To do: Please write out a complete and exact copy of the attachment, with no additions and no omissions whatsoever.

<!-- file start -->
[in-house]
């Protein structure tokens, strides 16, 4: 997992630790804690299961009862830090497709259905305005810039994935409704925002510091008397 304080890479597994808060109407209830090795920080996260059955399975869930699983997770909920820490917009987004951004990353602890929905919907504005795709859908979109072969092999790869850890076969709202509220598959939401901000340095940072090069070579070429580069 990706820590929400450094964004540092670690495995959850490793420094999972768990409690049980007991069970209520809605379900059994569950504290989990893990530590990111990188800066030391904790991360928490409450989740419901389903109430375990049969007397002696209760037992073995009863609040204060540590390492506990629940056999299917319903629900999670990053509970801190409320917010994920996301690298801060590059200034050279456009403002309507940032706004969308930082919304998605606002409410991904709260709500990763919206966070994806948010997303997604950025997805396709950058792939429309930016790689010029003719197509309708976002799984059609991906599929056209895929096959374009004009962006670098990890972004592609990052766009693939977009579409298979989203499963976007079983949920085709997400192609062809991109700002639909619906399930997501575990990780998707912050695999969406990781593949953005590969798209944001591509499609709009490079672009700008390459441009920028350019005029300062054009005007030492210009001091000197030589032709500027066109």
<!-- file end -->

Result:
[in-house]
């Protein structure tokens, strides 16, 4: 997992630790804690299961009862830090497709259905305005810039994935409704925002510091008397 304080890479597994808060109407209830090795920080996260059955399975869930699983997770909920820490917009987004951004990353602890929905919907504005795709859908979109072969092999790869850890076969709202509220598959939401901000340095940072090069070579070429580069 990706820590929400450094964004540092670690495995959850490793420094999972768990409690049980007991069970209520809605379900059994569950504290989990893990530590990111990188800066030391904790991360928490409450989740419901389903109430375990049969007397002696209760037992073995009863609040204060540590390492506990629940056999299917319903629900999670990053509970801190409320917010994920996301690298801060590059200034050279456009403002309507940032706004969308930082919304998605606002409410991904709260709500990763919206966070994806948010997303997604950025997805396709950058792939429309930016790689010029003719197509309708976002799984059609991906599929056209895929096959374009004009962006670098990890972004592609990052766009693939977009579409298979989203499963976007079983949920085709997400192609062809991109700002639909619906399930997501575990990780998707912050695999969406990781593949953005590969798209944001591509499609709009490079672009700008390459441009920028350019005029300062054009005007030492210009001091000197030589032709500027066109």